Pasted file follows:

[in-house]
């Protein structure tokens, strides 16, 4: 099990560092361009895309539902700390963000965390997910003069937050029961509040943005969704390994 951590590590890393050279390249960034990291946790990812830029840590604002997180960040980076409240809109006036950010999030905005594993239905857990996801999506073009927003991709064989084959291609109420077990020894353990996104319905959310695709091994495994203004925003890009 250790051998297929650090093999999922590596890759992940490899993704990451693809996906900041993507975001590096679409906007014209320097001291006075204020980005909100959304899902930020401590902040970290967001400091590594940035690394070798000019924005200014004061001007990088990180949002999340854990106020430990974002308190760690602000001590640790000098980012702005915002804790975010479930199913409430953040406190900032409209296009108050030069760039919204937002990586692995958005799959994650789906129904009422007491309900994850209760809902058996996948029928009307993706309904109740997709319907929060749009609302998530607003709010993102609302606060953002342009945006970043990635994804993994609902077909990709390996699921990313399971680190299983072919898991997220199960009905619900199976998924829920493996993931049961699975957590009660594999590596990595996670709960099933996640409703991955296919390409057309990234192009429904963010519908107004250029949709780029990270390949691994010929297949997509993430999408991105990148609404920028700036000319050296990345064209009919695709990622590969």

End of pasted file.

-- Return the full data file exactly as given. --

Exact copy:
[in-house]
């Protein structure tokens, strides 16, 4: 099990560092361009895309539902700390963000965390997910003069937050029961509040943005969704390994 951590590590890393050279390249960034990291946790990812830029840590604002997180960040980076409240809109006036950010999030905005594993239905857990996801999506073009927003991709064989084959291609109420077990020894353990996104319905959310695709091994495994203004925003890009 250790051998297929650090093999999922590596890759992940490899993704990451693809996906900041993507975001590096679409906007014209320097001291006075204020980005909100959304899902930020401590902040970290967001400091590594940035690394070798000019924005200014004061001007990088990180949002999340854990106020430990974002308190760690602000001590640790000098980012702005915002804790975010479930199913409430953040406190900032409209296009108050030069760039919204937002990586692995958005799959994650789906129904009422007491309900994850209760809902058996996948029928009307993706309904109740997709319907929060749009609302998530607003709010993102609302606060953002342009945006970043990635994804993994609902077909990709390996699921990313399971680190299983072919898991997220199960009905619900199976998924829920493996993931049961699975957590009660594999590596990595996670709960099933996640409703991955296919390409057309990234192009429904963010519908107004250029949709780029990270390949691994010929297949997509993430999408991105990148609404920028700036000319050296990345064209009919695709990622590969």